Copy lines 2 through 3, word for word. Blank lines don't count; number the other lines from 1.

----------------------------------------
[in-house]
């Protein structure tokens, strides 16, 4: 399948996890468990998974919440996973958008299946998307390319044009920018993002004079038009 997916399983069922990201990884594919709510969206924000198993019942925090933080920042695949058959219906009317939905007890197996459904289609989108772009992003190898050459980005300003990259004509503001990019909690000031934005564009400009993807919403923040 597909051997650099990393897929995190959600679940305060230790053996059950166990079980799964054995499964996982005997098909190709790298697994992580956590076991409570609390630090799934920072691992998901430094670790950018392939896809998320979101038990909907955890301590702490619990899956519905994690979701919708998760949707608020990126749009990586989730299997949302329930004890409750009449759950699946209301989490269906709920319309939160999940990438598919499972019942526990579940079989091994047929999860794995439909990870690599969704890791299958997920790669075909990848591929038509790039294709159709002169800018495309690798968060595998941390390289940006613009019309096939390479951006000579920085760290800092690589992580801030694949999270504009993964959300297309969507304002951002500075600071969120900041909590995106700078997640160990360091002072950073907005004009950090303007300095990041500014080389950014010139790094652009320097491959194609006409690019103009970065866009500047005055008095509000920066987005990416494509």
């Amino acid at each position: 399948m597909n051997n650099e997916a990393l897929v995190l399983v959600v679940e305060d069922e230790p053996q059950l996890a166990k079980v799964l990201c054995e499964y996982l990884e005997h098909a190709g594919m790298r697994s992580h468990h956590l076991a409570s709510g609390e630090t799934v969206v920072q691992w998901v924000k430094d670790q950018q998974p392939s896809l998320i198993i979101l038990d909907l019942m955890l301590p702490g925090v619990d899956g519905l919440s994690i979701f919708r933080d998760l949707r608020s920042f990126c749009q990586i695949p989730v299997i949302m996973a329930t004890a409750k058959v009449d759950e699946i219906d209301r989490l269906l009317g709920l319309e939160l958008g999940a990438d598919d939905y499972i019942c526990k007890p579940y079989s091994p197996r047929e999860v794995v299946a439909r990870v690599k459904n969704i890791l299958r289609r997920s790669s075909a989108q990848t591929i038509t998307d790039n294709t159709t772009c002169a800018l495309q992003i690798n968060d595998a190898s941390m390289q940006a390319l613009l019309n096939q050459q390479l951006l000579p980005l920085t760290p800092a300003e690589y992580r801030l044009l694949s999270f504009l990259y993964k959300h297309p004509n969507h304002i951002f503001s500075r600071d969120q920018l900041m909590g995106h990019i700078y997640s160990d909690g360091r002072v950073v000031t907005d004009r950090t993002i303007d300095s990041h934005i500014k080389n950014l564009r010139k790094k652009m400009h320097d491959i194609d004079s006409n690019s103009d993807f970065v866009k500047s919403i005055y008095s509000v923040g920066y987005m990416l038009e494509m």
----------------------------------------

């Protein structure tokens, strides 16, 4: 399948996890468990998974919440996973958008299946998307390319044009920018993002004079038009 997916399983069922990201990884594919709510969206924000198993019942925090933080920042695949058959219906009317939905007890197996459904289609989108772009992003190898050459980005300003990259004509503001990019909690000031934005564009400009993807919403923040 597909051997650099990393897929995190959600679940305060230790053996059950166990079980799964054995499964996982005997098909190709790298697994992580956590076991409570609390630090799934920072691992998901430094670790950018392939896809998320979101038990909907955890301590702490619990899956519905994690979701919708998760949707608020990126749009990586989730299997949302329930004890409750009449759950699946209301989490269906709920319309939160999940990438598919499972019942526990579940079989091994047929999860794995439909990870690599969704890791299958997920790669075909990848591929038509790039294709159709002169800018495309690798968060595998941390390289940006613009019309096939390479951006000579920085760290800092690589992580801030694949999270504009993964959300297309969507304002951002500075600071969120900041909590995106700078997640160990360091002072950073907005004009950090303007300095990041500014080389950014010139790094652009320097491959194609006409690019103009970065866009500047005055008095509000920066987005990416494509």
């Amino acid at each position: 399948m597909n051997n650099e997916a990393l897929v995190l399983v959600v679940e305060d069922e230790p053996q059950l996890a166990k079980v799964l990201c054995e499964y996982l990884e005997h098909a190709g594919m790298r697994s992580h468990h956590l076991a409570s709510g609390e630090t799934v969206v920072q691992w998901v924000k430094d670790q950018q998974p392939s896809l998320i198993i979101l038990d909907l019942m955890l301590p702490g925090v619990d899956g519905l919440s994690i979701f919708r933080d998760l949707r608020s920042f990126c749009q990586i695949p989730v299997i949302m996973a329930t004890a409750k058959v009449d759950e699946i219906d209301r989490l269906l009317g709920l319309e939160l958008g999940a990438d598919d939905y499972i019942c526990k007890p579940y079989s091994p197996r047929e999860v794995v299946a439909r990870v690599k459904n969704i890791l299958r289609r997920s790669s075909a989108q990848t591929i038509t998307d790039n294709t159709t772009c002169a800018l495309q992003i690798n968060d595998a190898s941390m390289q940006a390319l613009l019309n096939q050459q390479l951006l000579p980005l920085t760290p800092a300003e690589y992580r801030l044009l694949s999270f504009l990259y993964k959300h297309p004509n969507h304002i951002f503001s500075r600071d969120q920018l900041m909590g995106h990019i700078y997640s160990d909690g360091r002072v950073v000031t907005d004009r950090t993002i303007d300095s990041h934005i500014k080389n950014l564009r010139k790094k652009m400009h320097d491959i194609d004079s006409n690019s103009d993807f970065v866009k500047s919403i005055y008095s509000v923040g920066y987005m990416l038009e494509m």